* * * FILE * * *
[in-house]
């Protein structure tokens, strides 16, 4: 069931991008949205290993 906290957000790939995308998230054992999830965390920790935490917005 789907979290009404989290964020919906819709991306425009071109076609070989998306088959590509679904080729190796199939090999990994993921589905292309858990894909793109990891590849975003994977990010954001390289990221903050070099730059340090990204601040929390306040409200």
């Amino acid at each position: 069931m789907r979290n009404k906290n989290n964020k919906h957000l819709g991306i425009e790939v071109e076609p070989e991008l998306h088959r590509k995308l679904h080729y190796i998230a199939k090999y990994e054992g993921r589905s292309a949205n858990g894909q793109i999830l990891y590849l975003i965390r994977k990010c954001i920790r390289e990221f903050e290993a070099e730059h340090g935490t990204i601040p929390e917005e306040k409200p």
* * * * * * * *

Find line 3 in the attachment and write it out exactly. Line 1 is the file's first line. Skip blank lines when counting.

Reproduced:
């Amino acid at each position: 069931m789907r979290n009404k906290n989290n964020k919906h957000l819709g991306i425009e790939v071109e076609p070989e991008l998306h088959r590509k995308l679904h080729y190796i998230a199939k090999y990994e054992g993921r589905s292309a949205n858990g894909q793109i999830l990891y590849l975003i965390r994977k990010c954001i920790r390289e990221f903050e290993a070099e730059h340090g935490t990204i601040p929390e917005e306040k409200p």